As a Christian, I sometimes struggle with the assumption that my viewpoint will largely be perceived by the general public as politically incorrect, representing an old-fashioned mindset that is typically unwelcome in mainstream media and entertainment.
I’m not referring to a reluctance to use the name “Jesus” instead of “God” or “Merry Christmas” over “Happy Holidays.” Instead, it’s stuff like when I mention that my son has a soul, that I am spiritually responsible for him, that I pray for him to one day know Christ like my wife and I do, and when I matter-of-factually state that there is a heavenly kingdom awaiting us after this life.
Even more so, I am overly aware of the bumper sticker that reads, “Jesus, save me from your followers.” I recognize that for some, the word “Christian” has a stigma connected to it, associated with words like “judgmental,” “prideful,” “arrogant,” and “bigot.” I realize how easy it can be to determine the integrity of an entire group based on their loudest, most hypocritical examples.
I know I am not expected to be perfect, but I am expected to be different. Yet in the most basic ways, as a parent, I still represent the way many moms and dads feel; Christian or not.
A slightly reoccurring phrase I have seen in comments that readers leave on this blog is “It’s like you’re reading my mind…”. Despite having different preferences in our parenting techniques and styles, most of us share the same basic desires for our children. It doesn’t take being a Christian to want to positively re-brand fatherhood or to be vulnerable enough to admit that I fell in love with my son gradually, not instantly.
Last month my wife helped teach 3rd grade at Vacation Bible School. The theme was “Where Faith and Life Connect.” That’s one of my themes too; as a human, as a writer, as a guy who has to go to a real job during the day just like most other people, and as a parent.
Yes, my faith is the most important thing to me. But it’s not all I talk about. In fact, whatever the next Dadabase post is about, I’m sure it won’t mention anything about God or Christianity or any overt spiritual themes.
Just as the familiar blue skies eventually intersect with the mysterious outer space, so do my everyday life events overlap my intangible Christian faith.
For a nostalgic guy like me, it can be very difficult to “live in the moment.” And that’s not a good thing when it comes to being present in body, mind, and spirit as a husband and father. Not to mention, it’s sort of impossible for me to stop thinking about how I will provide for my wife and son.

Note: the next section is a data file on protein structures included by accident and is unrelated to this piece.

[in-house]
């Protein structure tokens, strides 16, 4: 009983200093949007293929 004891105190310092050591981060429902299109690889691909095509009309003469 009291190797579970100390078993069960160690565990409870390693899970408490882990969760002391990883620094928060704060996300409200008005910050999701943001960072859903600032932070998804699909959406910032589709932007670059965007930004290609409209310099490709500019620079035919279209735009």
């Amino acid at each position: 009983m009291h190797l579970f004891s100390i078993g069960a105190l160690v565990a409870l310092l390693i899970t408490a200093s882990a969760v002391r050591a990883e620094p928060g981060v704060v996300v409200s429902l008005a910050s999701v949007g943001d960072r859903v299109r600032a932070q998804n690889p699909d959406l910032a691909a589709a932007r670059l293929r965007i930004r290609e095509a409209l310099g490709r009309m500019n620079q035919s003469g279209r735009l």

In 1996, while most other 15 year-olds were listening to cool alternative grunge bands like The Smashing Pumpkins, Bush, and Stone Temple Pilots, I additionally had something they didn’t have: a cassette tape of the first album by The O.C. Supertones.
You’re probably familiar with hearing someone say “I grew up really Jewish… bar mitzvah, the whole deal….” Even if it was simply Seth Rogen on Conan who said it, you understand the concept of “growing up really Jewish.”
Well, I “grew up really Christian.” I learned to play the guitar in Junior High because I led the music for my church’s youth group on Wednesday and Sunday nights. Every summer I went on a mission trip to a different state or country, doing repairs on widow’s homes during the day, then participating in drama and singing performances at city parks in the afternoons. (Yes, I had a trendy W.W. J. D? bracelet.)
And while DC Talk was the coolest Christian rock band back in the those days, I also was a huge grassroots promoter of The O.C. Supertones- the main Gospel ska band of the ’90′s.
Last week as I felt like listening to nothing but all of their albums back-to-back, a line from their song “Unknown” stood out to me. I have been listening to that song for 15 years but it finally made sense to me at a time when I needed to hear it most:
“Killing ourselves faster than fast; living in the future, living in the past.” I haven’t been able to shake the thought of how constantly I do just that: I participate in the self-destructive behavior of either A) dwelling on how I should have/could have/would have done things differently in my past, if I was able or B) dwelling on how much better life will be a decade from now when my problems will hopefully have worked themselves out.